In The Crease: Elliott on hot streak


The Ottawa Senators are one of the hottest teams in the league right now -- winners of seven straight -- and Brian Elliott is one of the hottest goaltenders, both in the real world and in fantasy. Elliott has allowed just five goals over his past five starts, all wins. His work last week alone won him the First Star on NHL.com. His fantasy ownership in ESPN leagues has shot up 7.6 percent over the past seven days but is still only at 19.0 percent total, so there's still time to pick him up. Just don't expect any of this to continue.

While we don't have a huge sample on Elliott (it's only his second full season in the NHL), we saw these same flashes of brilliance (and frantic waiver-wire work) last January too, only to have him disappoint in February, recover slightly in March, and then finish the 2008-09 season by allowing four goals on 29 shots in a loss against the enigmatic Toronto Maple Leafs.

Here's a breakdown of Elliott's stats by calendar month during last season and so far this season:

I have two main points here. First, the dude is streaky -- take a look at his performance last February compared to the other months, yeesh -- so if you take a ride in the Elliottmobile, prepare yourself for some bumps in the road, as its shocks seem to be malfunctioning. Second, as we know well, the win component of a goalie's fantasy value is largely not up to him. Note that Elliott's resurgence in wins in last March was largely a result of the Sens' offense turning the corner, as he managed nine wins but just five quality starts. Compare that to December this season, when his goals-against average and save percentage were slightly off from the related values in March, but his ratio of quality starts to total games started was nearly the same (4/11 this December compared to 5/12 last March); he only won four of those 11 December starts. Will the Senators keep scoring? Maybe. As Sean Allen talked about in Open Ice this week, Senators coach Cory Clouston has experimented with putting his three top guns (Daniel Alfredsson, Jason Spezza and Alexei Kovalev) on three different lines now that they're all healthy. It's worked so far, but whether it continues for the rest of the season is an unknown. That's disconcerting because Elliott's ratios this season are tolerable, but not great (No. 18 in GAA and No. 25 in save percentage).

There's also the matter of the time-share. Pascal Leclaire (who will earn $3.6 million this season and $4.8 million next season compared to Elliott's $850,000) has resumed skating after his concussion, per the Ottawa Citizen, and could be ready to go within "a few weeks," likely after the Olympic break. Here's an unsettling stat for those who are poised to rely on Elliott: During the games in which Leclaire was healthy (a shaky premise here given his history), he started 22 out of a possible 33 games. Whether that two-thirds split in Leclaire's favor continues once he comes back is uncertain, but one needs to temper one's expectations for Elliott accordingly. He's definitely a worthy pickup right now, but keep your eyes on a potential successor on the waiver wire should the time-share situation (or Elliott's inevitable downturn) come to pass sooner rather than later.

Top 40 Goalies

Note: Tim Kavanagh's top 40 goalies are ranked for their expected performance in ESPN Standard Leagues from this point on, not on the statistics that have already been accrued. ESPN standard stats include wins, goals-against average and save percentage. Last week's ranking is indicated in parentheses.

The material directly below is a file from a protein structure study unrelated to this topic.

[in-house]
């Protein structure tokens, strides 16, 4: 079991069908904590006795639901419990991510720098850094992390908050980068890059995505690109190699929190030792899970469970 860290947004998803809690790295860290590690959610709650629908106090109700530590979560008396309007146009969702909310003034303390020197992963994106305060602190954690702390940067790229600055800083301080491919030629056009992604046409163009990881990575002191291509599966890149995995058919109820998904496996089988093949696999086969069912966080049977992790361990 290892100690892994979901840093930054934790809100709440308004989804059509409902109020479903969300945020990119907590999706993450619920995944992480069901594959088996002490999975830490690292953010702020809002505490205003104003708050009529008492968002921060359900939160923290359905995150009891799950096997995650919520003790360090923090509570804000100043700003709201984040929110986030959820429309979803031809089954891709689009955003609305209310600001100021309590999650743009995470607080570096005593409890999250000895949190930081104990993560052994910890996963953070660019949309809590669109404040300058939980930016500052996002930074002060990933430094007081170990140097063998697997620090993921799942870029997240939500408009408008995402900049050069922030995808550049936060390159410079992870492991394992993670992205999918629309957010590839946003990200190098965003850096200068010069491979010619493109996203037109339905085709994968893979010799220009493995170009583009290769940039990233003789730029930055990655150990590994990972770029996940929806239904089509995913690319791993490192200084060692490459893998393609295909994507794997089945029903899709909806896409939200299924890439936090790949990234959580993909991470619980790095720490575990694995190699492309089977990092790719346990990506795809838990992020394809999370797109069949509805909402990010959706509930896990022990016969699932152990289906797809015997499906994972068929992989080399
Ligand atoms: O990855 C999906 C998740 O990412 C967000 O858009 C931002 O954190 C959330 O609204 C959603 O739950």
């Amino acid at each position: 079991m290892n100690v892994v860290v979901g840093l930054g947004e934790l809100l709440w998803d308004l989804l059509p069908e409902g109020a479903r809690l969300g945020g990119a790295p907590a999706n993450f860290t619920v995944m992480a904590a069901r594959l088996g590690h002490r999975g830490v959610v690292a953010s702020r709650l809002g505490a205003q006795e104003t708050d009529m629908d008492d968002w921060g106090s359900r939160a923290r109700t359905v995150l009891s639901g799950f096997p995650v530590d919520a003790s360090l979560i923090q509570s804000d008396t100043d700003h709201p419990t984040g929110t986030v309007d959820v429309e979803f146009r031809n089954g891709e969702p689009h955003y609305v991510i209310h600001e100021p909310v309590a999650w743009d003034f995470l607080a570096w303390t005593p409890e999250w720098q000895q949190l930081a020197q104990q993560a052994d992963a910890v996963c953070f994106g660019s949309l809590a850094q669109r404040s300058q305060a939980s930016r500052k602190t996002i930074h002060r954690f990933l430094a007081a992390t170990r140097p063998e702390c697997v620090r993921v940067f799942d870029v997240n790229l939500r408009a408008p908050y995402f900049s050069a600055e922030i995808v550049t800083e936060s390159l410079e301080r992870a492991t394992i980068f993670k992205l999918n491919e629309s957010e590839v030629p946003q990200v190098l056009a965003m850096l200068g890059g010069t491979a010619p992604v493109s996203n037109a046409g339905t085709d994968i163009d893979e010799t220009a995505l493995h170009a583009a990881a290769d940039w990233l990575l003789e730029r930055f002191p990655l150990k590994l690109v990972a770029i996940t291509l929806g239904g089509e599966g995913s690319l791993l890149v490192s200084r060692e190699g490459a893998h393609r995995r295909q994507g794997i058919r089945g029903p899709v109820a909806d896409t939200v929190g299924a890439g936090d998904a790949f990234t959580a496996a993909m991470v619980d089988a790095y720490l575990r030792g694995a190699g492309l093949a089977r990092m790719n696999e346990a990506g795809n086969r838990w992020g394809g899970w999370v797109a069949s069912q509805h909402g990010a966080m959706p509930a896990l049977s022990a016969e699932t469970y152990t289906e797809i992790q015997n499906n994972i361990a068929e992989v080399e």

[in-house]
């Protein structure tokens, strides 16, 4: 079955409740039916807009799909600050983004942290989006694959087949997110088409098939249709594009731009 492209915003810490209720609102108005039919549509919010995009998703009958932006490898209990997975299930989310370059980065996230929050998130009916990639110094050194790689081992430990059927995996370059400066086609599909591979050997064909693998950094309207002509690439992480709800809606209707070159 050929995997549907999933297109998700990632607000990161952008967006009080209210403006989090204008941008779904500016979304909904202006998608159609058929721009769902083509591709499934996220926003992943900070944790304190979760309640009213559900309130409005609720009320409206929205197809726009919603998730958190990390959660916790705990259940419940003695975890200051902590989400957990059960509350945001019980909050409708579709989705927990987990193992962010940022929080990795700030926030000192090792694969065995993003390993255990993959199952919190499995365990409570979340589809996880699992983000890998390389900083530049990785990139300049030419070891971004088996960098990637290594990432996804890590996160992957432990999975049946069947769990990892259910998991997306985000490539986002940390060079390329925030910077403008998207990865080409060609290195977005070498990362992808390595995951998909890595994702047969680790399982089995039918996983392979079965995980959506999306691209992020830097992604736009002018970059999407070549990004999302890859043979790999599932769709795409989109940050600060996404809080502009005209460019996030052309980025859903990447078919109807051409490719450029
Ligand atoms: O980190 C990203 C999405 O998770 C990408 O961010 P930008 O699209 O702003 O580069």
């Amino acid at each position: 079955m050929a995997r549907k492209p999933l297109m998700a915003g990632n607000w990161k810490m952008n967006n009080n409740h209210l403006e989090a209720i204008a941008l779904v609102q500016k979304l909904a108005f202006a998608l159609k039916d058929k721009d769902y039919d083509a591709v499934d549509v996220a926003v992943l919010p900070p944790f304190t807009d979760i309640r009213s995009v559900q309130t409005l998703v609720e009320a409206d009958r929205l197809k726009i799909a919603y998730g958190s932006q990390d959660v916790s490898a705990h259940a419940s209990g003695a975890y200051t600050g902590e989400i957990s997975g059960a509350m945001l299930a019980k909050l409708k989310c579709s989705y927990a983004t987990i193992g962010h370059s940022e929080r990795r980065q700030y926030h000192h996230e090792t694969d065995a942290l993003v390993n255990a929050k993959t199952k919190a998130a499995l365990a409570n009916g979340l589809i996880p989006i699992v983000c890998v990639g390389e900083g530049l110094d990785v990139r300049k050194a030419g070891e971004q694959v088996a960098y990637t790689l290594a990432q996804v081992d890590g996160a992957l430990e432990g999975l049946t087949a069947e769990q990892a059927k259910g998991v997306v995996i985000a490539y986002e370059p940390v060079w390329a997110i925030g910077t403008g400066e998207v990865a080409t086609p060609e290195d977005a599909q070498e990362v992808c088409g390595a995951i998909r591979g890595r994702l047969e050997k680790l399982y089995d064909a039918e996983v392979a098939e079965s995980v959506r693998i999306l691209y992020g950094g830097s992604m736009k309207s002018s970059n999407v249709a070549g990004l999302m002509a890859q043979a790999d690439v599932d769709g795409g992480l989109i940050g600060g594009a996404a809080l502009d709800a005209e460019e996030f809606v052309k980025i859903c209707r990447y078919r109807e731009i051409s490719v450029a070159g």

1. Martin Brodeur, NJ (1)
2. Ryan Miller, Buf (2)
3. Roberto Luongo, Van (3)
4. Evgeni Nabokov, SJ (4)
5. Craig Anderson, Col (5)
6. Miikka Kiprusoff, Cgy (6)
7. Henrik Lundqvist, NYR (7)
8. Ilya Bryzgalov, Pho (8)
9. Tim Thomas, Bos (9)
10. Jimmy Howard, Det (11)
11. Marc-Andre Fleury, Pit (10)
12. Tomas Vokoun, Fla (14)
13. Niklas Backstrom, Min (12)
14. Pekka Rinne, Nsh (18)
15. Jaroslav Halak, Mon (16)
16. Cristobal Huet, Chi (13)
17. Jonas Hiller, Ana (19)
18. Chris Mason, StL (17)
19. Antti Niemi, Chi (20)
20. Jonathan Quick, LA (24)
21. Carey Price, Mon (15)
22. Tuukka Rask, Bos (21)
23. Ray Emery, Phi (29)
24. Semyon Varlamov, Was (23)
25. Dan Ellis, Nsh (22)
26. Steve Mason, Cls (25)
27. Brian Elliott, Ott (35)
28. Johan Hedberg, Atl (37)
29. Cam Ward, Car (28)
30. Pascal Leclaire, Ott (NR)
31. Jose Theodore, Was (34)
32. Michael Leighton, Phi (26)
33. Marty Turco, Dal (27)
34. Mathieu Garon, Cls (30)
35. Antero Niittymaki, TB (NR)
36. Dwayne Roloson, NYI (31)
37. Rick DiPietro, NYI (32)
38. Alex Auld, Dal (NR)
39. Ty Conklin, StL (33)
40. Mike Smith, TB (36)

Rising and falling

Pekka Rinne, Nashville Predators (up four spots): The goalie rotation in Nashville might -- I stress the word might -- be finally coming to a close. Rinne got starts in two consecutive games this past week: one good (21 saves on 23 shots for the hard-luck loss to the Colorado Avalanche) and one bad (three goals on only 17 shots against the Columbus Blue Jackets). I'm moving Rinne up the list because I think he will emerge as the clear-cut winner, and while his ratios haven't been spectacular this season, his 2008-09 stats (2.38 GAA and .917 save percentage, with seven shutouts in 49 starts) were quite promising. If he can get a foothold on the starting gig, he should be a top-end No. 2 or low-end No. 1 in fantasy from here on out.

Ray Emery, Philadelphia Flyers (up six spots): So much for Michael Leighton. Since returning from injury Jan. 17, Emery has started all five games for the Flyers, including starts on back-to-back days against the Carolina Hurricanes and Pittsburgh Penguins this week. Although only two of the five have been quality starts, he got a win against the Blue Jackets because the Flyers deposited five pucks behind Mathieu Garon. Here's the deal: Before Emery's injury occurred (which was seven starts before he actually told anyone, tough man that he is), Rayzor put up a .924 save percentage, and nine quality starts of his 14 outings. While Emery was hurt, the Flyers found their scoring touch: Their goals-per-game has gone from 2.27 in December to 3.58 in January, and we know this will help him pile up the wins. I'm not convinced that Emery is back 100 percent yet, but clearly Flyers coach Peter Laviolette disagrees, given the way he's doled out the starts over these past five games. Start Emery with reckless abandon, and consider a trade for him while he's still a buy-low candidate. That window will be slammed shut soon.